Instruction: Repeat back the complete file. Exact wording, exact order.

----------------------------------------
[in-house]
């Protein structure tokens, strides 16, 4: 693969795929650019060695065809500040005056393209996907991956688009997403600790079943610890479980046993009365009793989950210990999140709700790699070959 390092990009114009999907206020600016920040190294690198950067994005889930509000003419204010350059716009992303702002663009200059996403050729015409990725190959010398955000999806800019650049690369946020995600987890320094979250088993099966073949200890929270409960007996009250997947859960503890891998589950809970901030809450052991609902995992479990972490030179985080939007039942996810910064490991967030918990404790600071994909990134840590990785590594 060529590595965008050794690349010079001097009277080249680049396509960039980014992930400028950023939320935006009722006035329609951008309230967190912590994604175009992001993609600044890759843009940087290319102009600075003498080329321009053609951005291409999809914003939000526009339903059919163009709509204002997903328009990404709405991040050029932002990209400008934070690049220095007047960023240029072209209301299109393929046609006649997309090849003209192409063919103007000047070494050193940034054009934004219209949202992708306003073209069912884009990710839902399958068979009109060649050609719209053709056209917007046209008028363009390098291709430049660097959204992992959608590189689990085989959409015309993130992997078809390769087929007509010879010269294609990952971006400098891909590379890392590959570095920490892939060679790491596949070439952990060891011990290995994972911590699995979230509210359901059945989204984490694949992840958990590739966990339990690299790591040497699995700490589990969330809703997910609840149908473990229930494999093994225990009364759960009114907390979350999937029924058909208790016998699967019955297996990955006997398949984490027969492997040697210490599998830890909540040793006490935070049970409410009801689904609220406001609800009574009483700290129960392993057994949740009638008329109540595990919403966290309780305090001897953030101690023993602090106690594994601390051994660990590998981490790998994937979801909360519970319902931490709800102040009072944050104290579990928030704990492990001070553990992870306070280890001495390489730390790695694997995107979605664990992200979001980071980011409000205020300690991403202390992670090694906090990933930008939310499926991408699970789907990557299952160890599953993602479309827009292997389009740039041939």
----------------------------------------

[in-house]
């Protein structure tokens, strides 16, 4: 693969795929650019060695065809500040005056393209996907991956688009997403600790079943610890479980046993009365009793989950210990999140709700790699070959 390092990009114009999907206020600016920040190294690198950067994005889930509000003419204010350059716009992303702002663009200059996403050729015409990725190959010398955000999806800019650049690369946020995600987890320094979250088993099966073949200890929270409960007996009250997947859960503890891998589950809970901030809450052991609902995992479990972490030179985080939007039942996810910064490991967030918990404790600071994909990134840590990785590594 060529590595965008050794690349010079001097009277080249680049396509960039980014992930400028950023939320935006009722006035329609951008309230967190912590994604175009992001993609600044890759843009940087290319102009600075003498080329321009053609951005291409999809914003939000526009339903059919163009709509204002997903328009990404709405991040050029932002990209400008934070690049220095007047960023240029072209209301299109393929046609006649997309090849003209192409063919103007000047070494050193940034054009934004219209949202992708306003073209069912884009990710839902399958068979009109060649050609719209053709056209917007046209008028363009390098291709430049660097959204992992959608590189689990085989959409015309993130992997078809390769087929007509010879010269294609990952971006400098891909590379890392590959570095920490892939060679790491596949070439952990060891011990290995994972911590699995979230509210359901059945989204984490694949992840958990590739966990339990690299790591040497699995700490589990969330809703997910609840149908473990229930494999093994225990009364759960009114907390979350999937029924058909208790016998699967019955297996990955006997398949984490027969492997040697210490599998830890909540040793006490935070049970409410009801689904609220406001609800009574009483700290129960392993057994949740009638008329109540595990919403966290309780305090001897953030101690023993602090106690594994601390051994660990590998981490790998994937979801909360519970319902931490709800102040009072944050104290579990928030704990492990001070553990992870306070280890001495390489730390790695694997995107979605664990992200979001980071980011409000205020300690991403202390992670090694906090990933930008939310499926991408699970789907990557299952160890599953993602479309827009292997389009740039041939």